Deep and wide

Happy Epiphany! It’s a new time in the year, newer even than the January 1 of less than a week ago, the days growing (if imperceptibly) longer, the colour of the liturgical season now green to symbolize growth and discipleship.

I’ve been thinking of the little kids’ chorus we used to sing, the one with the catchy melody and arms stretched first as far as they go vertically, and then as far as they go horizontally.

Deep and wide, deep and wide,
There’s a fountain flowing deep and wide…

The Christmas event is the “deep” — the incarnation, God become human, a long downward journey indeed.

His state was divine,
Yet he did not cling…
But emptied himself…
And became as persons are… (Philippians 2:6-8)

Epiphany is the “wide,” for it’s the coming of the Magi it celebrates, and what the Magi reveal is the beginning – a foretaste – of what the incarnation intended: all peoples streaming into the tent of God’s mercy. One of today’s readings was Isaiah 60:1-6, which speaks (“though night still covers the earth”) of the rising glory and of that

assembling and coming…
your sons from far away
and your daughters…
and your hearts being enlarged…
bringing gold and incense
and singing

I’m singing the kids’ chorus, opening arms wide to remember the meaning of Epiphany, and for supper we’ll have one of our favourite non-supper-like meals, roll-up pancakes with fruit and cream cheese and syrup, and maybe for dessert we’ll enjoy the pomegranate we bought the other day, which associates so easily with the Magi and their quest and their gifts, and their message of Everyone and Everywhere under the mercy and glory of God.

“The rise of rhythm”

A fundamental shift has taken place in music over the last half-century, Christine Longhurst writes, in a viewpoint piece in the Nov. 16 Canadian Mennonite called “The rise of rhythm.”

Longhurst explains that music is made of three main elements: melody, harmony, and rhythm, and that western music throughout its history has seen a shift from one to the other of these. Now it seems, it’s rhythm’s turn. And it’s “not just a passing fad,” she says. Those who have grown up in the new musical environment — well, they feel at home in it. And, in terms of the church and its worship, “the increased focus on rhythm has changed the very nature of congregational singing in many churches.”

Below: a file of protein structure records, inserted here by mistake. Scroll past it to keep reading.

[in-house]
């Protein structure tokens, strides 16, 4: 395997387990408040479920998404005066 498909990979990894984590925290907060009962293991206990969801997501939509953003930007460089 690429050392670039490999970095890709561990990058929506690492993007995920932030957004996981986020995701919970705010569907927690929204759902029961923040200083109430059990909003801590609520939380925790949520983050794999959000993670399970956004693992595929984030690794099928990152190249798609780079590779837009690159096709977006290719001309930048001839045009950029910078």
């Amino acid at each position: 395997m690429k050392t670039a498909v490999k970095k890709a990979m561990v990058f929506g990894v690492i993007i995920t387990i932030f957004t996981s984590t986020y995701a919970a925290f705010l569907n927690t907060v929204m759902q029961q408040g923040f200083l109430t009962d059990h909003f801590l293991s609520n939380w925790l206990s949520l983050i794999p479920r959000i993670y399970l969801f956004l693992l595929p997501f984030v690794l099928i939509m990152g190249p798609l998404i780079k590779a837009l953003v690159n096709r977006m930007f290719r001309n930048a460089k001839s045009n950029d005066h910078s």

Longhurst goes on to say that this changes melodies, and makes congregational singing more dependent on instrumental accompaniment.

I found Longhurst’s analysis helpful — clarifying for me, in fact, what may be the underlying issue in the “worship wars” of so many churches, though, as she also says in her article, we often talk about contemporary worship music and its differences with earlier music in other terms. And I agree with her, that  if rhythm-based styles are the “soul music” of our culture, “adding some rhythm-based songs ” to our worship is “both an opportunity and an obligation.”

In our congregation, it’s not so such much “adding” as accepting the pretty much wholesale shift. I’ve noticed that pleas to include “hymns” usually result in rhythming-up some of the hymns of yesterday or selecting the upbeat, lighter, and sometimes sillier ones of the past, whose texts may be as vacuous as the texts of contemporary music ocasionally are. Which really has the effect of undercutting the argument.

Canadian Mennonite editor Dick Benner’s comments on Longhurst’s piece in his Nov. 16 editorial come out very much at the place I’m at: sadness over the loss of the voice, or better said, voices — in harmony — but recognizing a shift has taken place and definitely determined to keep open to that. (To be a nonresistant older person, in other words! And if I get really lonesome for the sound of the trained singing voice, I can always put on our record — a.k.a. a really big CD — of Peter Koslowsky singing German hymns, or some of the choir albums we own, which are gorgeous soul music for me.)